Recovering Data from a Dead External HDD

Over the years I’ve had multiple external disk failures. I don’t have an exact count but it’s more than a few. In every single case, it was a failure of the circuit board in the case and not the disk itself. I expect most of the problems were heat related; these external cases offer little in terms of heat removal.

Anyway I was almost always able to recover my data by removing the disk from it’s case and installing it in one of my computers or in a replacement case. Your mileage may vary of course, if the drive was corrupted by bad transfers from a failing circuit board (this happened to me once), or if the drive itself failed (which hasn’t happened to me yet).

Getting the drive out of the case can be tricky though. Most have a few screws which are often hidden under rubber feet. Many plastic cases also have tabs in addition to the screws. Those need to be pried apart with a small screw drive or knife inserted into a seam. The case often breaks when you do this but who cares if the drive was dead anyway.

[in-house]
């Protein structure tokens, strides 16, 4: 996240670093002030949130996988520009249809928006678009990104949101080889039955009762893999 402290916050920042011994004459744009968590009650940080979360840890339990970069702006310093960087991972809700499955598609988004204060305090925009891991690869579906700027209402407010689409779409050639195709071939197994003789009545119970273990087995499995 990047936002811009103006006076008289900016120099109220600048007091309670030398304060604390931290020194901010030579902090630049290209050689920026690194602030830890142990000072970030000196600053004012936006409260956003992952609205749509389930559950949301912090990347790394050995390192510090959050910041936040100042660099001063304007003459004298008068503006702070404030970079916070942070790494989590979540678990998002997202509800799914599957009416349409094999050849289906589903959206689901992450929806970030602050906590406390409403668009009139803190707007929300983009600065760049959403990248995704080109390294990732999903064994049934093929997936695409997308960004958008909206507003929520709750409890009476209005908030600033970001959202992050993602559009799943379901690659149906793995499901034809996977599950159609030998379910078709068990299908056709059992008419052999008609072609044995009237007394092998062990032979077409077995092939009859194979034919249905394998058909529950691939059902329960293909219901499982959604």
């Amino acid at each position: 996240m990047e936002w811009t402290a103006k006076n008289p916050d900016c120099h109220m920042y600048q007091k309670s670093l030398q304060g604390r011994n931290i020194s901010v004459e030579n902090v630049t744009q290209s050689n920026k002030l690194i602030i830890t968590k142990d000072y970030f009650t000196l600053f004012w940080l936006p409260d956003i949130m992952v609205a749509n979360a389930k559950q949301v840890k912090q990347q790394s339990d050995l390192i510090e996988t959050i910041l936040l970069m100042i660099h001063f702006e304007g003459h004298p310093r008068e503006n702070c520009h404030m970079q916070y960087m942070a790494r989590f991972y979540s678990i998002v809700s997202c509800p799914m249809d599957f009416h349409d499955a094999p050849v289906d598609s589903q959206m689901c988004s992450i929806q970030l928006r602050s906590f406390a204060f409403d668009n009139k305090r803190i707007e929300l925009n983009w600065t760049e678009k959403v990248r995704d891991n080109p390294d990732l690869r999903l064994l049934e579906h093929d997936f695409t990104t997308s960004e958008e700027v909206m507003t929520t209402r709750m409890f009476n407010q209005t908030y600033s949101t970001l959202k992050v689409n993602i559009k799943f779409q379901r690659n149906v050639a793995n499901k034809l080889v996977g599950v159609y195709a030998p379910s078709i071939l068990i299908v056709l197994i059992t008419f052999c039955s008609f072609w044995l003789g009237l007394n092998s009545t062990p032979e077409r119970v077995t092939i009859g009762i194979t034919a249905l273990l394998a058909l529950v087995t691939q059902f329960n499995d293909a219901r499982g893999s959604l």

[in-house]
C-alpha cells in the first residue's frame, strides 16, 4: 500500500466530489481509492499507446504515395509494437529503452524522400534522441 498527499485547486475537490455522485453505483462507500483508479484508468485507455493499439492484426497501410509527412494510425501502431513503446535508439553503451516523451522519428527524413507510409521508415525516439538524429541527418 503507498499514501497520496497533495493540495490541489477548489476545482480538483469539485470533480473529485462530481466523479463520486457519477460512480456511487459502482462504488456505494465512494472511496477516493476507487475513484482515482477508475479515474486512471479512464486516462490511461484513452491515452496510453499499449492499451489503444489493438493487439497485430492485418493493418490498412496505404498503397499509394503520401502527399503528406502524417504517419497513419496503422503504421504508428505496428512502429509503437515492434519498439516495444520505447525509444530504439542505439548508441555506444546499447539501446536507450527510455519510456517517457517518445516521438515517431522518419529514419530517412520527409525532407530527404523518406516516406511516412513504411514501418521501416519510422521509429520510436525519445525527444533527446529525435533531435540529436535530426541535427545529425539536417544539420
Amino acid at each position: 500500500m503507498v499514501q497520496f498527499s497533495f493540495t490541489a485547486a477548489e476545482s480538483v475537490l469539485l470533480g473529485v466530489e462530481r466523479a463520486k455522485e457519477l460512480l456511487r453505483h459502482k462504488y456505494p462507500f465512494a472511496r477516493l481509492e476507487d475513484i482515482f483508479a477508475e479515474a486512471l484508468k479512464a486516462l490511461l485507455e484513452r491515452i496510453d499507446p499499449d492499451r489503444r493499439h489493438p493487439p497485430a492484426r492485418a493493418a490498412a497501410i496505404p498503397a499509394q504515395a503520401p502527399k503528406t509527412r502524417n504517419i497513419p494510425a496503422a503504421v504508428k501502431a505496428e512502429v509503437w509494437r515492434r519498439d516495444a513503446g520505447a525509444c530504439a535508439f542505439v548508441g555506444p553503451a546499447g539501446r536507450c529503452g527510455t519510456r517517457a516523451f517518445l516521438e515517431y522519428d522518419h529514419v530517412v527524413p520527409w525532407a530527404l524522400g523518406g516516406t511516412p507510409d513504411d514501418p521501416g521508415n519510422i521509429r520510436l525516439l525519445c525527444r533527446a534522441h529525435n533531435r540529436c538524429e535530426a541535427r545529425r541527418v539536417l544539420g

If your computer is a laptop or if portability is important to you, then buy a replacement case. I suggest getting a decent one with an aluminum case rather than a cheap plastic one. But even if you are going this route I’d suggest temporarily hooking the disk up to a desktop machine first to make sure the drive is good before you buy a new case.

Installing the disk into a desktop will take a sata cable as well as an available sata power connector. You will probably need to buy the sata cable but most desktop computers will have at least one free sata power connector. For testing purposes you can plug in the cables and sit the drive on a flat surface inside your desktop. To install it permanently you’ll likely also need 2.5″ to 3.5″ adapter brackets if the disk was a 2.5″.

Whichever way you decide to go, the parts you’ll need are relatively easy to find on Amazon or Newegg. Frys is another possibility.

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